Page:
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ACCRE Commands for Job Monitoring

ACCRE staff have written a number of useful commands that are available for use on the cluster.

rtracejob

rtracejob is used to compare resource requests to resource usage for an individual job. It takes a job id as its single argument. For example:

[bob@vmps12 ~]$ rtracejob 1234567
+------------------+--------------------------+
|  User: bob       |      JobID: 1234567      |
+------------------+--------------------------+
| Account          | chemistry                |
| Job Name         | python.slurm             |
| State            | Completed                |
| Exit Code        | 0:0                      |
| Wall Time        | 00:10:00                 |
| Requested Memory | 1000Mc                   |
| Memory Used      | 13712K                   |
| CPUs Requested   | 1                        |
| CPUs Used        | 1                        |
| Nodes            | 1                        |
| Node List        | vmp505                   |
| Wait Time        | 0.4 minutes              |
| Run Time         | 0.4 minutes              |
| Submit Time      | Thu Jun 18 09:23:32 2015 |
| Start Time       | Thu Jun 18 09:23:57 2015 |
| End Time         | Thu Jun 18 09:24:23 2015 |
+------------------+--------------------------+
| Today's Date     | Thu Jun 18 09:25:08 2015 |
+------------------+--------------------------+

rtracejob is useful for troubleshooting when something goes wrong with your job. For example, a user might want to check how much memory a job used compared to how much was requested, or how long it took a job to execute relative to how much wall time was requested. In this example, note the Requested Memory reported is 1000Mc, meaning 1000 megabytes per core (the “c” stands for “core”). This is the default for jobs that specify no memory requirement. If you see a lowercase “n” on the Requested Memoryline, this stands for “node” and occurs when a --mem= line is included in a SLURM script, which allocates the amount of memory listed per node in the allocation.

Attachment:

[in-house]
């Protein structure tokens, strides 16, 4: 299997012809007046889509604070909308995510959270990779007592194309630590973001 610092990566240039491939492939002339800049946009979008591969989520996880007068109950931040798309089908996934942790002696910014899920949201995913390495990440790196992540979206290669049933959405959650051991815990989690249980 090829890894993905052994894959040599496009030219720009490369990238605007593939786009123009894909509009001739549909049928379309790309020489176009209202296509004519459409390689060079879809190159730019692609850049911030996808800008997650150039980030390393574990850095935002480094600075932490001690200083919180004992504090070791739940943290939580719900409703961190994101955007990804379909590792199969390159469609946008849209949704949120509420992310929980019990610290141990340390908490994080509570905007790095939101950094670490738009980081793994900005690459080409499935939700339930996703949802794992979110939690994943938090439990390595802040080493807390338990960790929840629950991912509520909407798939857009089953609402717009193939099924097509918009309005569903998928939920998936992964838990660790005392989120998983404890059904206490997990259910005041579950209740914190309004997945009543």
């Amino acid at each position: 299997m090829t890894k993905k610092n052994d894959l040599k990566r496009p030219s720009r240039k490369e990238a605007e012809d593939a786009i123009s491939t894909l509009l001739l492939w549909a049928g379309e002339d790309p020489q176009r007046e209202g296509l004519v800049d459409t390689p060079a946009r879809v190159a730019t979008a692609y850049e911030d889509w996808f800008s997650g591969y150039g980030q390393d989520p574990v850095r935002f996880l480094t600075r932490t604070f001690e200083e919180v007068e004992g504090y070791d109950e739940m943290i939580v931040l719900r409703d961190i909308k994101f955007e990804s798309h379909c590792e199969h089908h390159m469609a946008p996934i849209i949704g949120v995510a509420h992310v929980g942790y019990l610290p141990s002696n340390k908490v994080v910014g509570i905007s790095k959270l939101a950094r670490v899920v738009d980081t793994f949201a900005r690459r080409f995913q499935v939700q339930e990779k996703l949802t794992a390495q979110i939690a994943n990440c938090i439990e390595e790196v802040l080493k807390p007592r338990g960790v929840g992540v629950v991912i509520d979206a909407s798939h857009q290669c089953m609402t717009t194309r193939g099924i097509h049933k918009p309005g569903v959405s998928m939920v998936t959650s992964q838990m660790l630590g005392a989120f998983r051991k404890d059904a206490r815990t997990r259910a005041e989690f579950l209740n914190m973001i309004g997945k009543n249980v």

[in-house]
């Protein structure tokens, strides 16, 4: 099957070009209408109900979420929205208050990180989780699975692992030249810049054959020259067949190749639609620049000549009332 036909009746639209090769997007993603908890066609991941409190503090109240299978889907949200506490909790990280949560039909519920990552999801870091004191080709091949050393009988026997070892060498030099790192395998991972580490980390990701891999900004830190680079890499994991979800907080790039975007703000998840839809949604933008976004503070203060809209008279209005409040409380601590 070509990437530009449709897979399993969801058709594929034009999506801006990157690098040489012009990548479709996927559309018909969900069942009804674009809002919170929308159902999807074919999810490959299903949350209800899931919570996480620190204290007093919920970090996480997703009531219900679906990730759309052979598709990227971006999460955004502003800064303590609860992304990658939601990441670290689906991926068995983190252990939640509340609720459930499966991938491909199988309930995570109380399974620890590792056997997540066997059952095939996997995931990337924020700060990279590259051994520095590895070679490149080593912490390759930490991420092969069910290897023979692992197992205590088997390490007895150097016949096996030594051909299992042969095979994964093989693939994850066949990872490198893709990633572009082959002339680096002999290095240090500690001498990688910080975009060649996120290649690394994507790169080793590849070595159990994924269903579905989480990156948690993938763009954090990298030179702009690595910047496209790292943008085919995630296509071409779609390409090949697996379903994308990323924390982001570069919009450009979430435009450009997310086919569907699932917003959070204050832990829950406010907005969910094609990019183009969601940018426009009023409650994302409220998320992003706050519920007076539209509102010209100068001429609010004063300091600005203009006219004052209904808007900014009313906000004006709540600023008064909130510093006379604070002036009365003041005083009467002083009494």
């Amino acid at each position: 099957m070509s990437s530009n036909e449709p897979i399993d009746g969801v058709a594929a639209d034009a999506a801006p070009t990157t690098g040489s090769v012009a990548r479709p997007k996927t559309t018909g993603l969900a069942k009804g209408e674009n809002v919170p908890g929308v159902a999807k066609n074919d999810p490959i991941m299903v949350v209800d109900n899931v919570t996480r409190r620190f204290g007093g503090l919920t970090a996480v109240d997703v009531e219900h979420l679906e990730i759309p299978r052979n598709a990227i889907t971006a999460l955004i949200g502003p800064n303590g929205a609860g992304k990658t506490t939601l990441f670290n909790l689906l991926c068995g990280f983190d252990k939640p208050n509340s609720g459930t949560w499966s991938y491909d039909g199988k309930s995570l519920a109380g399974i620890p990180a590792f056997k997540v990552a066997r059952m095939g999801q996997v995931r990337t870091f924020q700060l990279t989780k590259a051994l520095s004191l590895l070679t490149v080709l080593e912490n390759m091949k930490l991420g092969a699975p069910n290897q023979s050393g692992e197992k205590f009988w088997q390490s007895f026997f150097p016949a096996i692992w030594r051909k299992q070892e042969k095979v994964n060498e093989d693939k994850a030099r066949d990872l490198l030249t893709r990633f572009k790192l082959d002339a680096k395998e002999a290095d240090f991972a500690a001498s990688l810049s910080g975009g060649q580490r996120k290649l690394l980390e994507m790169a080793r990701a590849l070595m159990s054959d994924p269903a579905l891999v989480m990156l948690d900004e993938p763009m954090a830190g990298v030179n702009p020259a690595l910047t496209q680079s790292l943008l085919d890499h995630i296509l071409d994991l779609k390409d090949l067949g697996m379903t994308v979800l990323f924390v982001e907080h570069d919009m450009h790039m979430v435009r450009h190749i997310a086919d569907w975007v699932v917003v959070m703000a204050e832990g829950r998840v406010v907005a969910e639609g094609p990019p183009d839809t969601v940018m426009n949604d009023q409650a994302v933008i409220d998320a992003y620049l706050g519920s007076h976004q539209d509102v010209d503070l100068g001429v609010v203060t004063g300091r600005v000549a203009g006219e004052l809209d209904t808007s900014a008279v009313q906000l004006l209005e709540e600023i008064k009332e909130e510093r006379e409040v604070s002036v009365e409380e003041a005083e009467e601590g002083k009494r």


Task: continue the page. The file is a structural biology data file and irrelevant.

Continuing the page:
qSummary

qSummary provides an alternate summary of jobs and cores running across all groups in the cluster. It is possible to filter the results by selecting a specific account through the -g option.

[jill@vmps12 ~]$ qSummary
GROUP      USER        ACTIVE_JOBS  ACTIVE_CORES  PENDING_JOBS  PENDING_CORES
-----------------------------------------------------------------------------
science                    18            34             5             7
           jack             5             5             4             4
           jill            13            29             1             3
-----------------------------------------------------------------------------
economics                  88           200           100           100
           emily           88           200           100           100
-----------------------------------------------------------------------------
Totals:                   106           234           105           107

As shown, the output from qSummary provides a basic view of the active and pending jobs and cores across groups and users within a group. qSummary also supports a -g argument followed by the name of a group, a -p argument followed by the partition name, and a -gpu switch if you like to see GPU rather than CPU info. For example:

 
[jill@vmps12 ~]$ qSummary -p pascal -gpu
GROUP      USER        ACTIVE_JOBS  ACTIVE_GPUS  PENDING_JOBS  PENDING_GPUS
-----------------------------------------------------------------------------
science                     4             8             1             2
           jack             0             0             1             2
           jill             4             8             0             0
-----------------------------------------------------------------------------
economics                   4            16             0             0
           emily            4            16             0             0
-----------------------------------------------------------------------------
Totals:                     8            24             1             2

showLimits